Depression is a Choice because Low Inflation is the Wrong Goal Part I

Steve Waldman knocks it out of the park again with his new piece called “Depression is a Choice“. He’s like Babe Ruth without the strikeouts.

Here is something from my never finished piece on the Natural Rate of Interest, which directly relates to choosing depression. I think the Natural Rate of Interest is flawed for many reasons.

  • The NRoI does not exist due to non-ergodic behavior in our economy
  • The NRoI for an entire economy is unknowable; The natural rate cannot be an average of individual natural rates due to SMD
  • The NRoI isn’t strong enough to change our economy over a period of years
  • The NRoI concept suffers from ex-ante, ex-post problems
  • The NRoI doesn’t meet basic criteria for effective real time guidance.
  • The NRoI isn’t measurable or observable
  • The NRoI is mis-specified; it targets the wrong economic criteria for maximizing contract formation.

In short:

  1. The NRoI doesn’t exist
  2. If the NRoI does exist, it’s not stable
  3. Then, even if it does exist and is stable, it’s power is so weak it’s not useful to consider it in policy.
  4. Then, even if it does have a powerful impact on our economy, we have such a problem measuring it and observing it and knowing it in real time, we shouldn’t consider using it as any sort of guide for policy.
  5. Then, even if we can observe and measure it and consider using it as a policy guide, the NRoI is focusing on the wrong goal and should not be used as a policy guide.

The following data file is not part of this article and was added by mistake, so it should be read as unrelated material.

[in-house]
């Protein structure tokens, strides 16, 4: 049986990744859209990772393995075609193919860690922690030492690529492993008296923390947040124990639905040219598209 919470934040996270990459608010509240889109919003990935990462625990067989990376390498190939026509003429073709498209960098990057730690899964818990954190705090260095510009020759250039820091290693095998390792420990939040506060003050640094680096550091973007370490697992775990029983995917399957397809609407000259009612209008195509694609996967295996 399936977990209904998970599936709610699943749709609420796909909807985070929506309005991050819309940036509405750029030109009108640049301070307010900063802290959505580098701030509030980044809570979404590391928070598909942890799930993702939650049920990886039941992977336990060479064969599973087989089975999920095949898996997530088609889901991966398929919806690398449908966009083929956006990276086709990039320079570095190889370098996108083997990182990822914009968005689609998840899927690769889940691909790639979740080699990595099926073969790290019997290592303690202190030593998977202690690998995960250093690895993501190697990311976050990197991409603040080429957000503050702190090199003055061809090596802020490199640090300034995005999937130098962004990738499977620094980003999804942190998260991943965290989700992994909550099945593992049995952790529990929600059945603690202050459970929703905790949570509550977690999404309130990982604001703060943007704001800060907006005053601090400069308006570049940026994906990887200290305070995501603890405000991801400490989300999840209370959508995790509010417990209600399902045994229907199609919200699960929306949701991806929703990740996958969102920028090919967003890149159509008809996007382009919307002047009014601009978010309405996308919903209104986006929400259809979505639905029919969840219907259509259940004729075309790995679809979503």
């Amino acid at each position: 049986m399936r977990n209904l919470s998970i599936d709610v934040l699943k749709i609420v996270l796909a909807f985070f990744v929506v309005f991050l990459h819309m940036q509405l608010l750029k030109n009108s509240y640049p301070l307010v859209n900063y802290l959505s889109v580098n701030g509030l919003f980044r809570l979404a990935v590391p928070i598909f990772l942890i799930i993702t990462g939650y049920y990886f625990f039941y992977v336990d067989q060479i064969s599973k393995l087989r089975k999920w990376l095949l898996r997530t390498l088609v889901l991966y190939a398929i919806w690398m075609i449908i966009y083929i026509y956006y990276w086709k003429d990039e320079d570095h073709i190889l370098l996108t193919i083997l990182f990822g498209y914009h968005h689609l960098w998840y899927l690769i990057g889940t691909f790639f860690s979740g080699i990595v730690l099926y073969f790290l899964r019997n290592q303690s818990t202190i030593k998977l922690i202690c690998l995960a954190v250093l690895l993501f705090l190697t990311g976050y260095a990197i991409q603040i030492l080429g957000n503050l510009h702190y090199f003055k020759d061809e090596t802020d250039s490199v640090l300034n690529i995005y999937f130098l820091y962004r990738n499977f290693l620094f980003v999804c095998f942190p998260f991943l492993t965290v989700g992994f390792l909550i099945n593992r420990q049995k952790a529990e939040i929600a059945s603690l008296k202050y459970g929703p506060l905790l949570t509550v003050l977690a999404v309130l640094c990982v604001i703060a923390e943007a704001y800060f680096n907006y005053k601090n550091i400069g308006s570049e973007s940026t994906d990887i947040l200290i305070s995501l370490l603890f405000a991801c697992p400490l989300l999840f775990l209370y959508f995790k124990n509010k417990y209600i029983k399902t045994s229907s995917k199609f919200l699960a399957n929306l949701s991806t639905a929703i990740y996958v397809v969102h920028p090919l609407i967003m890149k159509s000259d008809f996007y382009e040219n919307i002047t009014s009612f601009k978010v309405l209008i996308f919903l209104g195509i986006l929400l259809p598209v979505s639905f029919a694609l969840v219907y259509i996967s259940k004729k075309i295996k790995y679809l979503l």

Steve’s argument is related to the last of these, and we’re consciously choosing depression rather than effective policy. As usual, Steve pulls this off with both elegance and depth, enough so that I think I have to add another critique of the NRoI…

One of those reasons is that it is mis-specificed, in that it focuses on low inflation as a path to maximizing contract formation. The relationship between low inflation and (high growth and low unemployment) is not supported by the evidence.

Steve argues we’re choosing depression, and I think he’s correct. I have to think using the Natural Rate of Interest at all contributes to that choice of depression.

Well, on to the Natural Rate of Interest:

The Natural Rate of Interest places priority on low inflation rates over output and contract stability. I’ll argue zero inflation rates are – at best – the third priority of economic policy, after growth and low-variance inflation rates. This is in direct contradiction to the current consensus view well articulated by Michael Woodford in his monumental Interest and Prices.

“The present study argues instead for a different view of the proper goals of monetary policy. Its use to stabilize an appropriately defined price index is in fact an important end toward which efforts should be directed—at least to a first approximation, it should be the primary aim of monetary policy”